The symphysis (also called the pubic symphysis) is the connection of the pubic bones through fibrocartilage. It gives the pelvis its stability.
WHAT CAUSES SPD DURING PREGNANCY?
Women may experience symphysis pain during pregnancy. In technical jargon this is referred to as symphysis pubis dysfunction (SPD) or pelvic girdle pain. In preparation for childbirth hormonal changes occur in the body. They lead to stretching and loosening of connective tissue, muscles and pelvic floor. The growing baby additionally presses on the pelvis and symphysis. The pelvis loses stability and pain develops. If the symphysis loosens too much and the symphysis gap is widened by a few millimetres, this is called a pubic symphysis diastasis.
SPD DURING PREGNANCY - TREATMENT
Symphysis pain often manifests itself directly on the symphysis and in the groin area. Yet, the pain can also radiate to other parts of the body, such as the sacrum, thighs, hips and lower back.
To prevent symphysis pain, weight gain during pregnancy should be kept in sight and an excessive increase in weight should be avoided. Exercises that strengthen the pelvic floor, buttocks and back muscles are also useful. They relieve and stabilise the pubic symphysis.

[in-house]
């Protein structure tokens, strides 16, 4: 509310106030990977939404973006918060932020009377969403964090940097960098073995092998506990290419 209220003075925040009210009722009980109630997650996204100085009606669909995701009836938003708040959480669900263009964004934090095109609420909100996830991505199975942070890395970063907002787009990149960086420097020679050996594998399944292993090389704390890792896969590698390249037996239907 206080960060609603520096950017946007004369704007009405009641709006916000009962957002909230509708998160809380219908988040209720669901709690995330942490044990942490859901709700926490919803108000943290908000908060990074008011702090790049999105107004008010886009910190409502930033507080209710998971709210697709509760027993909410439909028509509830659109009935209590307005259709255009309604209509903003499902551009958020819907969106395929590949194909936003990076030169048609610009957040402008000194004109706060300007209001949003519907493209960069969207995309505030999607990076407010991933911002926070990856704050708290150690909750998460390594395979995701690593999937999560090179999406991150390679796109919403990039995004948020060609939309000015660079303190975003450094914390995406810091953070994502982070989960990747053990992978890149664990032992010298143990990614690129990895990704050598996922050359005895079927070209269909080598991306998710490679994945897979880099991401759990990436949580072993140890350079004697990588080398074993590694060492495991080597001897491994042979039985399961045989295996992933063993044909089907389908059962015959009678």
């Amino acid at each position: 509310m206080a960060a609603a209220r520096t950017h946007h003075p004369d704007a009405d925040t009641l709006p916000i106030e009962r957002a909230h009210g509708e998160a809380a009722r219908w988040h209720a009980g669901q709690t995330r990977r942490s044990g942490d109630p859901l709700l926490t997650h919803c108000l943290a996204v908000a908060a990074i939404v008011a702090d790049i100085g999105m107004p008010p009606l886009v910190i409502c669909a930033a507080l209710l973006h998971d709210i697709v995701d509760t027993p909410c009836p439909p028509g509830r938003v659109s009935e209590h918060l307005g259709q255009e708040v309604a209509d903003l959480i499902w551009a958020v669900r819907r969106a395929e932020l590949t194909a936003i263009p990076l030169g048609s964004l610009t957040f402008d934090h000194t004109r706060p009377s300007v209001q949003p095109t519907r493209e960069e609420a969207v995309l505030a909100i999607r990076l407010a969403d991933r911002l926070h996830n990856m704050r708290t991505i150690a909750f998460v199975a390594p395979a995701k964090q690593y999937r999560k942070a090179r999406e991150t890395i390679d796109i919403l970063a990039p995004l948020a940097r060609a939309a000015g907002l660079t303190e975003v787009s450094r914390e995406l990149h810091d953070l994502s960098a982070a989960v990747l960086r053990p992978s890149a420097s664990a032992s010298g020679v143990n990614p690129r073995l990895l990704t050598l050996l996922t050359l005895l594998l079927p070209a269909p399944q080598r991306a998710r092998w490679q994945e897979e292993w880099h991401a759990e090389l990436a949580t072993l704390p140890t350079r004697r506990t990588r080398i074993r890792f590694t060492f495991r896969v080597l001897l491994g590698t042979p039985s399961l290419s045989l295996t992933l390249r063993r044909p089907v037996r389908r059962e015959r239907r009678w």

If symphysis pain occurs, there are some helpful tips to relieve the pain:
- Take breaks: Take your pain seriously and take care of your body. Avoid physical activities such as climbing stairs or lifting.
- Relieve the symphysis: A pillow between the legs during sleep in a lateral position helps to relieve the symphysis.
- SPD support belt: A pregnancy belt (also called pregnancy bandage), e.g. our GraviBelt®, supports the back and lumbar spine and has a relieving effect. This can reduce symphysis pain. Note: The (post) pregnancy belt is also suitable for SPD pain and pubic symphysis diastasis after birth.
- Acupuncture: Targeted acupuncture can relieve pain. Talk to your doctor or midwife about it.
- Careful posture: Avoid overstretching your symphysis. Sitting cross-legged, doing splits and big steps are taboo!
A few weeks after birth, symphysis pain disappears in most women. Physical protection ranks first. Regression courses and physiotherapy support the regeneration process. If the pain does not improve after some time, ask your gynaecologist for advice.
Do you also have to deal with varicose veins? In our article varicose veins during pregnancy you will find helpful tips to prevent the pain.